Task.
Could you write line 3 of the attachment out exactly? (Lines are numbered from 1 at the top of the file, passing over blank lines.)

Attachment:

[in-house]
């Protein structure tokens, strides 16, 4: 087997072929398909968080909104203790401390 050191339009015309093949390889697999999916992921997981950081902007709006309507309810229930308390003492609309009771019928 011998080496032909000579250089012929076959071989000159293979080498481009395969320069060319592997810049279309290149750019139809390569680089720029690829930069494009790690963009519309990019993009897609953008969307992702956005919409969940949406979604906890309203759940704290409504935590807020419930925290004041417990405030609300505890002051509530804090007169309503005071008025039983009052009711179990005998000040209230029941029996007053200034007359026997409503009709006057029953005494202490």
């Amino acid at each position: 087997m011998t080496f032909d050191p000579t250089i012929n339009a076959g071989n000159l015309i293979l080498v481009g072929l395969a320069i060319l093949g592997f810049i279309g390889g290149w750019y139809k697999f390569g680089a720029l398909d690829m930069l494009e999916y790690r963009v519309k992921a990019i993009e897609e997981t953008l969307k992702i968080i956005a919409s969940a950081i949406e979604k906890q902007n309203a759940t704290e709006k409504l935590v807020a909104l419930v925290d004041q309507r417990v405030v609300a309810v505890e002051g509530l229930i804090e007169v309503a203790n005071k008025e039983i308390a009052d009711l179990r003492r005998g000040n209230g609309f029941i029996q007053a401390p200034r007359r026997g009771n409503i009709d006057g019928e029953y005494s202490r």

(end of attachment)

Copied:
């Amino acid at each position: 087997m011998t080496f032909d050191p000579t250089i012929n339009a076959g071989n000159l015309i293979l080498v481009g072929l395969a320069i060319l093949g592997f810049i279309g390889g290149w750019y139809k697999f390569g680089a720029l398909d690829m930069l494009e999916y790690r963009v519309k992921a990019i993009e897609e997981t953008l969307k992702i968080i956005a919409s969940a950081i949406e979604k906890q902007n309203a759940t704290e709006k409504l935590v807020a909104l419930v925290d004041q309507r417990v405030v609300a309810v505890e002051g509530l229930i804090e007169v309503a203790n005071k008025e039983i308390a009052d009711l179990r003492r005998g000040n209230g609309f029941i029996q007053a401390p200034r007359r026997g009771n409503i009709d006057g019928e029953y005494s202490r």